Later I held the phone below the telescope. Kind of neat. Should have taken a photo!

I moved to the picnic table and thought to shine the keyboard light on my face. Ralph thought I looked like the Chinese God of War Guan Yu, with the beard, big eyebrows, and the red face.

I considered an interesting double star to show the crew. Castor was no good. The sky was still too light.

8:33. I said goodbye, after Phil left, to the group. I think that triggered others to drop.

Went to Tabit in Orion, aka π (pi) 3 Orionis. This was from Friday? On the "try earlier" list.

8:41. Didn't spot AAA rechargeable batteries for the Sony audio recorder. I suspected they were in a pocket of the winter coat. In the house.

In SkyTools, I used the finder scope FOV. Had to switch on the Mirror Diagonal. It worked well in the bright sky. Went to the 36mm eyepiece view and turned off the MD mode. I noted a small X skymark for a photo I had done in the past, Jan 2020.

Bright star. Saw something faint nearby. Yep. A box. A super-elongated rectangle. Wide. Faint.. A was yellow. South. Another set of stars to the east, almost parallel. It was a double as well! The two parallel edges of the parallelogram were separate double stars. Funny. 

Went for another look. Panned.

I think you need a big 'scope to get the secondary of Tabit! Extremely faint. Red. I could directly look at B but at the edge of visibility. SkyTools said it was 8.8 magnitude. It seemed fainter. Curiously, Sissy Haas says the B stars is magnitude 11.3! STT 560. Neat. All right. Viewed! 

Decided to add checkmarks to the things viewed tonight... to catch me eye. Speed up logging.

The wide double to the east was HD 30714 aka Herschel VI 83. Yellow and orange-red. The A here was much dimmer than Tabit A.

A neat field. Pretty field.

Two in the view.

Had another look and synced the mount with the software.

Tonight I had brought out the flask to keep close to the breast and therefore warmed.

I had a couple more Orion targets... Nope. That constellation was exhausted. Well, the items in the software. Paged Haas's book.

Selected SHJ 49, aka HD 1600, SAO 94240, and HIP 23161. Lovely.

9:01. Wide stars, easily separated. Yellow main star. Blue above or toward 11:30. Very slightly further away. Grey? Orange. Dimmer. 4 o'clock position. No other bright stars in the field. C is east. Nice one! Fantastic! SkyTools 3 Professional, in the Object Information box, said the AB separation was 39.5 seconds of arc while AC was 53.3. A was magnitude 6.2, B 8.0, and C 9.8. Haas compared it to Albireo. And described the group as a "boomerang." Ha.

I noted ο (omicron) 2 off to the side... To the south-west. I panned to it.

Hmmm. Zoomed in with the Pentax 20. It didn't look right... Slewed (quickly) to corroborate the position. 

Big sigh. I did not see the faint companion. I did see a star to the west (left), quite dim, mag 13: GSC 00696-0370. I saw another star below [ed: south]. The bright star above [ed: HD 31374, north-west]. But to the right [ed: east] I did not see a mag 11.3 star. Kites and triangles to the right or east... Panned about.

[ed: There's a C star but magnitude 14.1... on hovering.]

Back to the 'scope. Well. That was a mystery. Peculiar. But to view again.

Made a note of "needs" for the next trip to the house... coat... toque. And off I went. Kitty Tucker heard me moving about...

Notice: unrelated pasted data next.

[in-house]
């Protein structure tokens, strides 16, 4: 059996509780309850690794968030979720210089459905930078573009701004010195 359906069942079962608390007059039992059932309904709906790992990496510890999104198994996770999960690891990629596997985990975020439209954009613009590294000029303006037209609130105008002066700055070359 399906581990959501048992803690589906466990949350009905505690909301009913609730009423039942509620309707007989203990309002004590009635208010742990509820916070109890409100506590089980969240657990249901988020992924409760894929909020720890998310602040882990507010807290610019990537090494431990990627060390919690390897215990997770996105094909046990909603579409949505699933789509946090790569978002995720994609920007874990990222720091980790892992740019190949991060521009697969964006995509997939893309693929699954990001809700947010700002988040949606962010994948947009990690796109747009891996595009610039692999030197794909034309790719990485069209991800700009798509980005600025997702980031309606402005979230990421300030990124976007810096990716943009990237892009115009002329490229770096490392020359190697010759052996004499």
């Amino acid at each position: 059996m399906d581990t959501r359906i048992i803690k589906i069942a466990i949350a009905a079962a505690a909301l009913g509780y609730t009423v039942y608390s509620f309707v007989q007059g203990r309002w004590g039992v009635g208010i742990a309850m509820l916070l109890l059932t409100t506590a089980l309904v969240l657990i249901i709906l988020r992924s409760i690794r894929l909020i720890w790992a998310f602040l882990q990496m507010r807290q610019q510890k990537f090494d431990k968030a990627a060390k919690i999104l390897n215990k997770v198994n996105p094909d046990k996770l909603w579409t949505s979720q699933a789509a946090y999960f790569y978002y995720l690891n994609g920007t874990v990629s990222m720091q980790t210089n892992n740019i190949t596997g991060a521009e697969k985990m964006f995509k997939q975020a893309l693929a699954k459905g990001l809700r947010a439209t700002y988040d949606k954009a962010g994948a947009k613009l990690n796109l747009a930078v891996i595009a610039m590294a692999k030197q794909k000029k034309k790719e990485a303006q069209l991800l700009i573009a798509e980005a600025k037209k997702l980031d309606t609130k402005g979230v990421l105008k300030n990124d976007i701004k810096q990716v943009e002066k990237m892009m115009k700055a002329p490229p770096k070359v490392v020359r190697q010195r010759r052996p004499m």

9:29. Back with more layers and a topped up the flask. Checked the recorder. Battery level OK, space remaining OK. But the spare batteries aside.

I was aimed to the west side of the meridian. 

Looked for a new item in Sissy's double stars for small telescopes.

Selected Struve 734 in Orion aka HR 1863 and SAO 132247 and HIP 26020. Pretty neat.

9:33. Hockey stick shape perhaps. Yellow star. Orange star at 10 o'clock. Opposite, about 3 or 4 times the distance, a fainter orange star. Two magnitudes and then two magnitudes. Oh. According to SkyTools, the lower star was not part of the double star system. And A and B were a tight pair. A quad! Holy smokes!

Busy field. Lots of bright stars. I thought, "I must be in the Orion Belt Cluster." [aka Collinder 70 or OCL 503.] Checked the finder scope view. I was! Lots going on. Southern part of the Belt. Great field.

Gotta do some digging then to get the B star...

Glued my eyeball to the ocular again. Amped up the magnification.


That said, it will bear repeat viewing... Evocative. Showpiece item. SkyTools showed:

star magnitude separation
A 6.5
B 8.3 1.5
C 9.1 29.6
D 10.0 0.7 (to C)

But need better skies. Read Haas's notes. Strange colours, again.

9:41. Almost the same angles too.

Next. STF 750...

As I keyed in the coordinate, the ASUS netbook stopped responding... Schlanger! Static electricity. 

Weird. I had brought out the electronics anti-static wrist strap... Damn. I had not hooked it up to the standard computer cord. Cold iron. Reboot but there were no unusual sounds from the computer (unlike earlier).

9:45. A car pulled in the driveway...

Back in the planning software. Slewed to Σ750 (without a sync).

I saw a extremely faint pair, very close, in the middle of the field. Bottom-left (south-east) was a fan-shape of stars--a crow's foot. Top-right (north) I thought of a chalice, arcs and lines. Lots of bright stars, blue-white stars... 

[ed: This doesn't make sense—if west is to the 10 o'clock. May have misspoke, "chalice" in top-left? Was the "crow's foot" stars 42 and 45? Later when we viewed sigma, it was nearly horizontal with the tip to the left so that put's west at the 1 or 2 o'clock position. If that holds for 750, rolling it backwards, then... Ironically the "crow's foot" is the target, HR 1898 to the north, HR 1891, and V1046. And the "chalice" includes HD 36629.]